PublicationsDisruption of critical period plasticity in a mouse model of Neurofibromatosis type 1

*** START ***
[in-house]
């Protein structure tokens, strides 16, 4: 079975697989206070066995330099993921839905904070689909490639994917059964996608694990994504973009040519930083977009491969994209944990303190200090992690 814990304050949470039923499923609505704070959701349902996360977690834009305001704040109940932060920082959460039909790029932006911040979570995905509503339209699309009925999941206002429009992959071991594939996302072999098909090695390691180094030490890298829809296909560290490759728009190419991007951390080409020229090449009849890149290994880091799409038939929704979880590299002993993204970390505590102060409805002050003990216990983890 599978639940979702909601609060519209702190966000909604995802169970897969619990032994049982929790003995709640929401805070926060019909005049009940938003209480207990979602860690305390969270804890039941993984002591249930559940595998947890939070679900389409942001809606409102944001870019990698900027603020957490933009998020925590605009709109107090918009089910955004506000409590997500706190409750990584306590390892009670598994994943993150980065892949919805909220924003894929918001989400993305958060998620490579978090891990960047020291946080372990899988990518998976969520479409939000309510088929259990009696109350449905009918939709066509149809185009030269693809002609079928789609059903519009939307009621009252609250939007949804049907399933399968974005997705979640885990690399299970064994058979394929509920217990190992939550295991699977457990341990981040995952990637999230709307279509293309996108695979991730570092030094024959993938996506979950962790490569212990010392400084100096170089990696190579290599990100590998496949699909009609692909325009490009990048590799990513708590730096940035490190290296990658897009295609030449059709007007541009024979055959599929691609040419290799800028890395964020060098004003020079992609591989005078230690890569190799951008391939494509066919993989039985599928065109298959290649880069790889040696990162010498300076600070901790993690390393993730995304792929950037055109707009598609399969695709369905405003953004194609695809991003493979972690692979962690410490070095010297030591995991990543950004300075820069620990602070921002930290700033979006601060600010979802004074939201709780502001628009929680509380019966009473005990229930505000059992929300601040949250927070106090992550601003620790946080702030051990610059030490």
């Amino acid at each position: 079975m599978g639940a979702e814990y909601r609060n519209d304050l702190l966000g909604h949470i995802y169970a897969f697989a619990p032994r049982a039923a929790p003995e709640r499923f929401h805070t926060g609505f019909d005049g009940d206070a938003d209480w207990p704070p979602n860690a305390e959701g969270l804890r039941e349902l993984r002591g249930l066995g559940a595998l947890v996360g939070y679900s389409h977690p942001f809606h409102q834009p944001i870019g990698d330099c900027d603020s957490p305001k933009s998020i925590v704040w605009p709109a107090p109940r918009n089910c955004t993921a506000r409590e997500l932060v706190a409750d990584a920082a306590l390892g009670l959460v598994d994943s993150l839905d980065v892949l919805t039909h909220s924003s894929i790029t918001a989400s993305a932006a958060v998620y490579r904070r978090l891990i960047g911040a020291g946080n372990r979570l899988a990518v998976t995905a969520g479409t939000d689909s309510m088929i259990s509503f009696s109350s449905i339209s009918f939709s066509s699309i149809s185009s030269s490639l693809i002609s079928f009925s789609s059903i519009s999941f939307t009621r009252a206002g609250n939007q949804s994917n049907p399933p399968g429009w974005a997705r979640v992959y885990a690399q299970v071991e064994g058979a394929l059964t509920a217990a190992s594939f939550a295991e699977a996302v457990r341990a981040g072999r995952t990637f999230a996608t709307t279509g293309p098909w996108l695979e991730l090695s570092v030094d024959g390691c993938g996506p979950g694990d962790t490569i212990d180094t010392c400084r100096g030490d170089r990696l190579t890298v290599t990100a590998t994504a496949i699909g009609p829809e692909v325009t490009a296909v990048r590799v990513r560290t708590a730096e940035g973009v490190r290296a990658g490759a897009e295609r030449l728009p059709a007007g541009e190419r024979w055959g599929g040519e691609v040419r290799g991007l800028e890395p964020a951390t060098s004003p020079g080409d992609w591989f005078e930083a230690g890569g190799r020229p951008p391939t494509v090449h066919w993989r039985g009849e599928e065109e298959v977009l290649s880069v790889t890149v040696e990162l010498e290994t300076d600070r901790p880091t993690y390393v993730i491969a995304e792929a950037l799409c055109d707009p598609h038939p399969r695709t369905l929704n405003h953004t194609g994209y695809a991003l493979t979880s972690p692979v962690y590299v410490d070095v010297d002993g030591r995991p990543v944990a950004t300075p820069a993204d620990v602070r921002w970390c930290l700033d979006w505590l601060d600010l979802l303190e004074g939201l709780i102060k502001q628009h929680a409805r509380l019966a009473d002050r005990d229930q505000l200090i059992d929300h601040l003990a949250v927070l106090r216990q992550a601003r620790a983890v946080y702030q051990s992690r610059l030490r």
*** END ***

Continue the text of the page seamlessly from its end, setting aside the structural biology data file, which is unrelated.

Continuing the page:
Neurofibromatosis type 1 (NF1) is a common monogenic neurodevelopmental disorder associated with physical and cognitive problems. The cognitive issues are thought to arise from increased release of the neurotransmitter γ-amino butyric acid (GABA). Modulating the signaling pathways causing increased GABA release in a mouse model of NF1 reverts deficits in hippocampal learning. However, clinical trials based on these approaches have so far been unsuccessful. We therefore used a combination of slice electrophysiology, in vivo two-photon calcium imaging and optical imaging of intrinsic signal in a mouse model of NF1 to investigate whether cortical development is affected in NF1, possibly causing lifelong consequences that cannot be rescued by reducing inhibition later in life. We find that in NF1 mice of both sexes, inhibition increases strongly during the development of the visual cortex and remains high. While this increase in cortical inhibition does not affect spontaneous cortical activity patterns during early cortical development, the critical period for ocular dominance plasticity is shortened in NF1 mice due to its early closure but unaltered onset. Notably, after environmental enrichment, differences in inhibitory innervation and ocular dominance plasticity between NF1 mice and wild-type litter mates disappear. These results provide the first evidence for critical period dysregulation in NF1 and suggest that treatments aimed at normalizing levels of inhibition will need to start at early stages of development.Significance:Neurofibromatosis type 1 is associated with cognitive problems for which no treatment is currently available. This study shows that in a mouse model of Neurofibromatosis type 1, cortical inhibition is increased during development and critical period regulation is disturbed. Rearing the mice in an environment that stimulates cognitive function overcomes these deficits. These results uncover critical period dysregulation as a novel mechanism in the pathogenesis of Neurofibromatosis type 1. This suggests that targeting the affected signaling pathways in Neurofibromatosis type 1 for the treatment of cognitive disabilities may have to start at a much younger age than has so far been tested in clinical trials.